Five people -- an Olympian, a pioneer, a four-minute miler, a record-breaker and an inspiring amputee -- will be presented with Directors' Awards at next month's Alaska Sports Hall of Fame ceremony in Anchorage.
The group includes :
• Anchorage skier Kikkan Randall, the leader of the U.S. cross-country team at the Winter Olympics, winner of the female Pride of Alaska Award, given for consistent excellence in competition.
In 2013, Randall became the country's first world champion in nordic skiing when she and Jessie Diggins won the team sprint at the world championships. She also earned her second consecutive World Cup sprint title and finished third in the World Cup overall standings, achievement that are unmatched in U.S. history.
• Kodiak runner Trevor Dunbar and Anchorage runner Eric Strabel, co-winners of the male Pride of Alaska Award. Each man had an epic performance in 2013.
Dunbar, a University of Oregon runner, is the first and so far only Alaskan to break the four-minute barrier in the mile. At a race in Portland last summer, he clocked 3:59.06.
Strabel, a Colony High graduate, broke Alaska's most revered record at last summer's Mount Marathon. He posted a time of 42 minutes, 55 seconds to shatter Bill Spencer's 32-year-old mark of 43:21.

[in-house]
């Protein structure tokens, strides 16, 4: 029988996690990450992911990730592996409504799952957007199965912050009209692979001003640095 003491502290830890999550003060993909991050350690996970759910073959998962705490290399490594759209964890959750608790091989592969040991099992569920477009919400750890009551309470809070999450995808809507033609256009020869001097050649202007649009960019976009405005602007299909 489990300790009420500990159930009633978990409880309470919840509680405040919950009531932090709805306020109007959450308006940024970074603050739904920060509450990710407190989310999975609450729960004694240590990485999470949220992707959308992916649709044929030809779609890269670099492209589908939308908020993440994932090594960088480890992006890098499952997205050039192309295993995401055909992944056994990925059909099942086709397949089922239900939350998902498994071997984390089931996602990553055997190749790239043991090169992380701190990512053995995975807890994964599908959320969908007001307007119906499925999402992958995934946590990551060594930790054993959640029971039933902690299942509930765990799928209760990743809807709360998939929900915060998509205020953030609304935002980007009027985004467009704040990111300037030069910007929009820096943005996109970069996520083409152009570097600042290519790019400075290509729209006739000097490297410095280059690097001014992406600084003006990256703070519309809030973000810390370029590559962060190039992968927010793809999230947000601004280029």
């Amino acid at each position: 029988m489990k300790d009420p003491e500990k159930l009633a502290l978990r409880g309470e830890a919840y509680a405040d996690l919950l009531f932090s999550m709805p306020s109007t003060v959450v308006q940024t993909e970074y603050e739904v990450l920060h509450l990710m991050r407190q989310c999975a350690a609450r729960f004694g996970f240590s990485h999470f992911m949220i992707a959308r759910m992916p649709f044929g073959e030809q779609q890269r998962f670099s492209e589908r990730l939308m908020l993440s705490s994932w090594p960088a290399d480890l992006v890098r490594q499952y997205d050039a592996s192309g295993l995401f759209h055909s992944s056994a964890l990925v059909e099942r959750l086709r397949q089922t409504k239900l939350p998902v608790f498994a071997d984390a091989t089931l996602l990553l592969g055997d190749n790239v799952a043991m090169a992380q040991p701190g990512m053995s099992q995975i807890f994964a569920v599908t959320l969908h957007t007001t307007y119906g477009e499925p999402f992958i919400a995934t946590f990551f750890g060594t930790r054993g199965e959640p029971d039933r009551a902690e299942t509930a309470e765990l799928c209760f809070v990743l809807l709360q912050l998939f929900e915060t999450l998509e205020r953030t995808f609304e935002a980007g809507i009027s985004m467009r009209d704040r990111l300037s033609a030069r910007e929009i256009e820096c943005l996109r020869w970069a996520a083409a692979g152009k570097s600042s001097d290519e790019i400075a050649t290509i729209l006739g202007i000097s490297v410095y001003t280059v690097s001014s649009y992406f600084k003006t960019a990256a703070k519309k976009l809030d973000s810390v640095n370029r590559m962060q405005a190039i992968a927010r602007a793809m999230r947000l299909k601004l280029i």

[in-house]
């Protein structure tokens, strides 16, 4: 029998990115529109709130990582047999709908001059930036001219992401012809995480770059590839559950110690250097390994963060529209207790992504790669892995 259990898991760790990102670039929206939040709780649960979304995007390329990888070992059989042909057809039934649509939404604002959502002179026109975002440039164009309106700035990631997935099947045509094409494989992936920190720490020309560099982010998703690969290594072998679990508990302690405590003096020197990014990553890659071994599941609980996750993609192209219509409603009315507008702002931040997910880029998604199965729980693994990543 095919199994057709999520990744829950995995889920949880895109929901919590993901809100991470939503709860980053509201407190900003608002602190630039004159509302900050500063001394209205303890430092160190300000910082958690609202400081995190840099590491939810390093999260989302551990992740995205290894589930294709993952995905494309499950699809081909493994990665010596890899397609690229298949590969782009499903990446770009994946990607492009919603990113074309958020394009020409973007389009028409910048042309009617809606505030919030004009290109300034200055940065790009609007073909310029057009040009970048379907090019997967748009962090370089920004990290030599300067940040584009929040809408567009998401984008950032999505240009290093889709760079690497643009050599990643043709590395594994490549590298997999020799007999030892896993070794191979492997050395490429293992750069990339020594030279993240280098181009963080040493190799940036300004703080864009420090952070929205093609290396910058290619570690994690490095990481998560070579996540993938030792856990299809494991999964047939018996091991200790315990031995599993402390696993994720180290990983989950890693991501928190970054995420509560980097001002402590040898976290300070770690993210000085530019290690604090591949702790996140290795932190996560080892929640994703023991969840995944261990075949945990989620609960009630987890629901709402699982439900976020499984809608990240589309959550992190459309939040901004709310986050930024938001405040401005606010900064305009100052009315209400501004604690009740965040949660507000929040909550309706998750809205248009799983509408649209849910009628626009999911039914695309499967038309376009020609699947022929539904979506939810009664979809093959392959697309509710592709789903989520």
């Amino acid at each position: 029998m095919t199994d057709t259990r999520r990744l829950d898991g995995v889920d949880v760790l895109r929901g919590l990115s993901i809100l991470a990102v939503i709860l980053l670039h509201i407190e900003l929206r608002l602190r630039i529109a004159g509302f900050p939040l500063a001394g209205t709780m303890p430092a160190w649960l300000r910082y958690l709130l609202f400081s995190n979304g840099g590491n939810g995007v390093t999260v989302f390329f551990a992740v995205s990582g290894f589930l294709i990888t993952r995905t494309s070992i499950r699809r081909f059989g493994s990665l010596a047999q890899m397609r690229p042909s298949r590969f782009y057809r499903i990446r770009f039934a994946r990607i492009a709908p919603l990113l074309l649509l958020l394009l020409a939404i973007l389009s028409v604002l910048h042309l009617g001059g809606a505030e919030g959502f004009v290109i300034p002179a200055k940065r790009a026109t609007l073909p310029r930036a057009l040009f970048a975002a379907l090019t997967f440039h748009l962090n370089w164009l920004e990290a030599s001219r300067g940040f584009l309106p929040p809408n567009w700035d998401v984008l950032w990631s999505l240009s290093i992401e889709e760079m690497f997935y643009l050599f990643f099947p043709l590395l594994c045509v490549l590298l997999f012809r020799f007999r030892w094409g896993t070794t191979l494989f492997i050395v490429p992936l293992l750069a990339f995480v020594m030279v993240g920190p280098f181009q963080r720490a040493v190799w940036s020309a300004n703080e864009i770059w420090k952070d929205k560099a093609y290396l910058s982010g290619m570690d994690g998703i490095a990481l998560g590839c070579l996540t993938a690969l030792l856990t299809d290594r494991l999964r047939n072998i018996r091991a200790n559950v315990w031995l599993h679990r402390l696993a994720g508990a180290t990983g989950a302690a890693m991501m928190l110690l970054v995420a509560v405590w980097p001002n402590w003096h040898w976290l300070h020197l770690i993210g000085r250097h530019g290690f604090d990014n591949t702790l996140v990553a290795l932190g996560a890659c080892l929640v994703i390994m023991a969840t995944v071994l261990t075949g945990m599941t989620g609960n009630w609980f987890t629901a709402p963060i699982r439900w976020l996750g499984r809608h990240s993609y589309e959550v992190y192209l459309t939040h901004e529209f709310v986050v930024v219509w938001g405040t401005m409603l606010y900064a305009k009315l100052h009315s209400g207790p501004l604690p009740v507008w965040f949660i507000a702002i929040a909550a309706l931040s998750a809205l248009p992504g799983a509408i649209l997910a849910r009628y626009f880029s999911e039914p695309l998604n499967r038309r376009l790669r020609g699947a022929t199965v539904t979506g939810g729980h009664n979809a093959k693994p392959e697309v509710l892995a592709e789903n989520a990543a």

• Alaska skier Dick Mize, a trailblazer for nordic skiing in Alaska, winner of the Joe Floyd Award for significant contributions to Alaska through sports.
Mize, who came to Alaska in 1958 as a Fort Richardson soldier, was an Olympic biathlete who settled in Anchorage after his Army service ended. He helped build some of the first ski trails in Anchorage -- his namesake loop at Kincaid Park is one of the most-used ski trails in town -- and has been a central statewide figure in skiing, among other things helping it became a thriving high school sport, for more than 50 years.
• Anchorage runner Marko Cheseto, a double amputee who is the winner of the Trajan Langdon Award for leadership, sportsmanship and inspiration.
Cheseto, an All-American track and cross-country runner for UAA, lost both of his feet to amputation in late 2011 -- depressed over the suicide of a cousin, he took an overdose of prescription pills and disappeared outdoors on a cold, snowy night for two days. Since then, he has spoken publicly about depression, and he has returned to running, on carbon-fiber running blades. He proved an inspiration and effective assistant coach for Chugiak last school year and has hopes of becoming a Paralympic runner.
The Directors' Award winners will be honored along with this year's inductees into Hall of Fame at a March 19 ceremony at the Anchorge Museum. The Class of 2014 inductees include basketball's Mario Chalmers and Jeannie Hebert-Truax, the Yukon Quest and the UAA men's basketball team's 1988 upset of top-ranked Michigan.
By BETH BRAGG